From various aspects, mosquitoes are the most dangerous animals in the world. Conservative estimates hold that mosquitoes are responsible for hundreds of millions of cases of malaria each year. Mosquitoes also transmit a number of other diseases, including West Nile virus, yellow fever, and dengue fever. There are many reasons why you should take steps to avoid an itchy, stinging mosquito bite. The best way to avoid mosquitoes is to know where mosquitoes live, how to repel mosquitoes, and how to kill mosquitoes.
Part 1 of 3: Preventing Mosquito Bites
Step 1. Use mosquito repellent
A variety of specially formulated insect repellents are sold in sports stores. Apply insect repellent to exposed skin when outdoors, especially during the day. When using sunscreen, apply it before the insect repellent. Here are some effective chemical solutions to repel mosquitoes:
Repellents containing 30% to 50% DEET (N,N-diethyl-m-toluamide), recommended for adults and children over 2 months of age, are effective for several hours. Mosquito repellents with lower doses of DEET have short-term protection and should be applied more frequently.
- DEET can irritate the skin when applied directly in high concentrations or for long periods of time. It can even cause severe skin reactions in some people.
- Contrary to rumours, DEET has never been scientifically proven to cause cancer.
- Mosquito repellents containing up to 15% picaridin (which requires frequent application), are available in the United States. Repellents with higher picaridine concentrations may be available in some areas outside the US.
Step 2. Use natural solutions
Experiment with non-chemical solutions like citronella (a natural plant oil). Tea tree oil and B vitamins are reported to have helped some people in repelling mosquitoes. Whatever product it is, its effectiveness depends on the situation, the condition of the body's skin, and the type of mosquito present. However, these "alternative" solutions sometimes don't pass the testing standards like most commercial mosquito repellents - look for alternative solutions and see testimonials before buying them.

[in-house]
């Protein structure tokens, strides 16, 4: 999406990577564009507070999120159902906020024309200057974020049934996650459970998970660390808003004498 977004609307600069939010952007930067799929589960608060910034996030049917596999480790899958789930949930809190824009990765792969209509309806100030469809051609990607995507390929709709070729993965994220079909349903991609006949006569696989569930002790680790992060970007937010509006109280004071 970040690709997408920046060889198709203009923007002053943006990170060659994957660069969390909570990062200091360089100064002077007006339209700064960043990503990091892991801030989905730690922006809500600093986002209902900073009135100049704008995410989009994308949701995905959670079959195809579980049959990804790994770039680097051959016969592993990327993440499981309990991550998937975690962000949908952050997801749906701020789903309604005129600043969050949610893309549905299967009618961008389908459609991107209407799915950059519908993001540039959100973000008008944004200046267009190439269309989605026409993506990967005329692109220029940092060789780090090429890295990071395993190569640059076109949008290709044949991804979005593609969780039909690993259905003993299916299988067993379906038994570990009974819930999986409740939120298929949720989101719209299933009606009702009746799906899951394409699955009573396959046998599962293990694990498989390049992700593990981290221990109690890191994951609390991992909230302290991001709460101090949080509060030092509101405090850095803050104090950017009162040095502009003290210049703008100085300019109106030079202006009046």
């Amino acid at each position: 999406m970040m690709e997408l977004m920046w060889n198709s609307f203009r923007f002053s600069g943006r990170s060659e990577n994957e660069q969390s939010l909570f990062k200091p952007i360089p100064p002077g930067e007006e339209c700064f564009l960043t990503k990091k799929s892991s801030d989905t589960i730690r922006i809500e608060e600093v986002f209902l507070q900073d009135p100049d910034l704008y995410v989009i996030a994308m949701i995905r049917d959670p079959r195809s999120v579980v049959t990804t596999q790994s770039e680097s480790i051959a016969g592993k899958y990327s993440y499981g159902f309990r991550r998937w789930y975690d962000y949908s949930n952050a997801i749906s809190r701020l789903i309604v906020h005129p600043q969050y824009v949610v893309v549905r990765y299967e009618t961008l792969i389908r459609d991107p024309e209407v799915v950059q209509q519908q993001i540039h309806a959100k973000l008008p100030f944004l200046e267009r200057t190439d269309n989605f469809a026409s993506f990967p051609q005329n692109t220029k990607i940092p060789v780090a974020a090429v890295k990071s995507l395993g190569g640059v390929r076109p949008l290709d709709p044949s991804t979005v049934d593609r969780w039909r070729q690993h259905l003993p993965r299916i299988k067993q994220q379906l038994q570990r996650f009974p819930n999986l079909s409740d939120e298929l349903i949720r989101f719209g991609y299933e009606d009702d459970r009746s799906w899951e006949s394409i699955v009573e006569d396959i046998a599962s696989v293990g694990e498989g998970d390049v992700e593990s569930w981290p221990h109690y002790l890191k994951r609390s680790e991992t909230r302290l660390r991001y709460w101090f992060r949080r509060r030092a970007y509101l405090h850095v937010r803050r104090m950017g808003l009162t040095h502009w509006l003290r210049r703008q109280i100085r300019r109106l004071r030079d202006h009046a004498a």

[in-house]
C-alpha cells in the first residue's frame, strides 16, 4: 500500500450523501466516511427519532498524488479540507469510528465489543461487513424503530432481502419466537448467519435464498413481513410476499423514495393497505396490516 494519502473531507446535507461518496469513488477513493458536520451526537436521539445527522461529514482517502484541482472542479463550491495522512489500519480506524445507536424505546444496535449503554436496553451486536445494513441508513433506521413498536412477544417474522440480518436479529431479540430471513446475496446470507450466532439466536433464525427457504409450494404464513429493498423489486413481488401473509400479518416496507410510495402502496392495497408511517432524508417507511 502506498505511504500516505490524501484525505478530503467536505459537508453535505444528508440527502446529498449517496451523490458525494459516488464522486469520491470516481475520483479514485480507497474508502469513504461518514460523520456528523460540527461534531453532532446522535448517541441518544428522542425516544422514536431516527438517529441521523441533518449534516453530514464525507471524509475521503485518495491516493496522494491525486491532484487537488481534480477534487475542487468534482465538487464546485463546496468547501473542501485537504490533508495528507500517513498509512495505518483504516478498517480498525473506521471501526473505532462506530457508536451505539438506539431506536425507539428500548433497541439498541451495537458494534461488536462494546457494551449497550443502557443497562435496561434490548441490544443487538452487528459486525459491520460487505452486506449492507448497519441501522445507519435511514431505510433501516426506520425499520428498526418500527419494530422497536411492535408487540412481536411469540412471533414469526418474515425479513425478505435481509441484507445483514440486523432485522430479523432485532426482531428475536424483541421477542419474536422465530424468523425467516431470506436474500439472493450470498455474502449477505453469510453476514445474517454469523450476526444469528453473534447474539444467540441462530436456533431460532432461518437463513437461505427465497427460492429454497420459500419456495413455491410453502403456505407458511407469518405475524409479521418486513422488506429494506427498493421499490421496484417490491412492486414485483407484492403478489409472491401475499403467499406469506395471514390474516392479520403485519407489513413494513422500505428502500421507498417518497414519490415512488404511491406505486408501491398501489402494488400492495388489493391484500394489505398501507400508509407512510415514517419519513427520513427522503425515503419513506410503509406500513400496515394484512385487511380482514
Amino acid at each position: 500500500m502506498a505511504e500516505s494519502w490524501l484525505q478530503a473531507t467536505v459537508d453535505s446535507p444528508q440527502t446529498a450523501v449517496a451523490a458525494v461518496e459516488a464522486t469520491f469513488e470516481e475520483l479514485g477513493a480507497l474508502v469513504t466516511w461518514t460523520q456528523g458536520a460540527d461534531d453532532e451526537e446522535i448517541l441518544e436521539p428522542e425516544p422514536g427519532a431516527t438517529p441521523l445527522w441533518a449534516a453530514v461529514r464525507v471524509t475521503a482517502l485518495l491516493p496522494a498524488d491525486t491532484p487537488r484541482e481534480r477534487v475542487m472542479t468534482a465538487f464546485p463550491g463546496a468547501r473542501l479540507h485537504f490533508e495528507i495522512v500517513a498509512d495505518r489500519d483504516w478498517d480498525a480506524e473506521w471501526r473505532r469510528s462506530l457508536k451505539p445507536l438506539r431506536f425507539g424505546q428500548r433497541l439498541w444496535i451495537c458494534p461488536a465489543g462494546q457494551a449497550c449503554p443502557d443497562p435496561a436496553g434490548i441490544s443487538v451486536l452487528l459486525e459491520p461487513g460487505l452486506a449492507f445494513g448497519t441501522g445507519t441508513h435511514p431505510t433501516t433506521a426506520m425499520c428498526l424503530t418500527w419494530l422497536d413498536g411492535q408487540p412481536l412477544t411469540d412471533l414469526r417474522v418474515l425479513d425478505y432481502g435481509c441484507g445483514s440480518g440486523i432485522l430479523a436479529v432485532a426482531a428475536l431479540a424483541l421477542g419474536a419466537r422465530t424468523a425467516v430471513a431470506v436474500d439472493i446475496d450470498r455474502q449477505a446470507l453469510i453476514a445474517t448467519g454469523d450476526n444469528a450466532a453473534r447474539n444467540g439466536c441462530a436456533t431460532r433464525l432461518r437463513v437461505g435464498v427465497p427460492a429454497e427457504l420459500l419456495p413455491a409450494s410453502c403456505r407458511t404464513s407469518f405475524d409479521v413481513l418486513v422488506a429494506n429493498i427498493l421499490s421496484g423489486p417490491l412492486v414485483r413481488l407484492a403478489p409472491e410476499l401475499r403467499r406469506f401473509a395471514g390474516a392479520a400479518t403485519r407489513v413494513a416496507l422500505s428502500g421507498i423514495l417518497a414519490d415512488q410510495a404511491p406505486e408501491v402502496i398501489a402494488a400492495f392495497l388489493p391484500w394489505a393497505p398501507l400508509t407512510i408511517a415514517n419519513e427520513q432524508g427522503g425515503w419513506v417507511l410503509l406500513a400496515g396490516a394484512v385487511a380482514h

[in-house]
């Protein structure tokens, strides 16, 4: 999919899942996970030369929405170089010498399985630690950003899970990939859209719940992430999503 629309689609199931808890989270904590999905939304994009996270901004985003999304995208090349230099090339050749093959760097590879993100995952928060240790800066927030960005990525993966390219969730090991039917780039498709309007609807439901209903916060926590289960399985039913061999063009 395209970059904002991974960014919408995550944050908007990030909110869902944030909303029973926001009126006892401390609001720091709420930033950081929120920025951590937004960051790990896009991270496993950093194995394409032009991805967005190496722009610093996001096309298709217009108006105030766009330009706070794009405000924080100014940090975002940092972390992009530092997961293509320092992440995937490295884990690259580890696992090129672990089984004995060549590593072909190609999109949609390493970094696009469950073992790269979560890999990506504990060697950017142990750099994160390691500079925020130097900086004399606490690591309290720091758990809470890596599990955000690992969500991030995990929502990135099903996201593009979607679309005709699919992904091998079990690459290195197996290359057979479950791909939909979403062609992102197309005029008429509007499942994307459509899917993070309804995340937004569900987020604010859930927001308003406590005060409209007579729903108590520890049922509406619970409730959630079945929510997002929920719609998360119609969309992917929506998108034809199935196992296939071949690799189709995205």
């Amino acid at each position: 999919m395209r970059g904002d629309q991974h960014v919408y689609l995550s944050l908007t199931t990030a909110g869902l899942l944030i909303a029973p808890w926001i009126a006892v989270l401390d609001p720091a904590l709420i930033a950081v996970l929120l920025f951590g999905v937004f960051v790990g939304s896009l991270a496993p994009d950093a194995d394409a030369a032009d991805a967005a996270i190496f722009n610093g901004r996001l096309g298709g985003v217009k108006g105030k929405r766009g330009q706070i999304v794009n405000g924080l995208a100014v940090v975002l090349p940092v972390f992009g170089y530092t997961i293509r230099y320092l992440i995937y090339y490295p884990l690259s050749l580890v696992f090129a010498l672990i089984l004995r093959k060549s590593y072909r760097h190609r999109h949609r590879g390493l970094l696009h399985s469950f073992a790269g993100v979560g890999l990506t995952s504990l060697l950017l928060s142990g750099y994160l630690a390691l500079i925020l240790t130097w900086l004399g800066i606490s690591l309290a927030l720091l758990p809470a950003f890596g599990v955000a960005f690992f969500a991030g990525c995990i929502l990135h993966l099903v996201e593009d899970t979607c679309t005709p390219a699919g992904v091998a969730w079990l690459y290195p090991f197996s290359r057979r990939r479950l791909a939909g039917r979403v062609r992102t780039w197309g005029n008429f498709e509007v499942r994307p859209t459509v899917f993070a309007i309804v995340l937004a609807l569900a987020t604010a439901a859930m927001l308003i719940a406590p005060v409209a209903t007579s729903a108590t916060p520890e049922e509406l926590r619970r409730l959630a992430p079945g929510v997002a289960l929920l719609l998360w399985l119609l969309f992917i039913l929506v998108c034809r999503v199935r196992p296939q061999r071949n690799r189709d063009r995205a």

Step 3. Wear a loose long-sleeved shirt and long pants when outdoors
One of the best ways to prevent mosquito bites is to cover your skin. Wear long sleeves and long pants for as long as possible to cover as much skin as possible. Wear loose clothing as much as possible. The benefits are: first, the body is much more comfortable in hot and humid weather where mosquitoes thrive. Second, mosquitoes can sometimes bite the skin through tight clothing, especially if the fabric is thin.
- If you have extra cash, camping and sports shops sell specially designed pants and t-shirts, made of strong yet lightweight materials. These clothes offer maximum protection from mosquito bites as well as a relatively high level of comfort.
- For greater protection, clothing can also be sprayed with a repellent containing permethrin or another repellent that is EPA-licensed. (Remember: do not apply permethrin to the skin.)
Step 4. Don't buy a "zapper", an electric hanger for insects
This tool is proven to be effective in killing many insects but generally only harmless insects. Plus, the resulting sound tends to be annoying. Mosquitoes can be killed more effectively with special machines that use heat and carbon dioxide to attract mosquitoes and then trap or kill them using nets, containers or chemicals.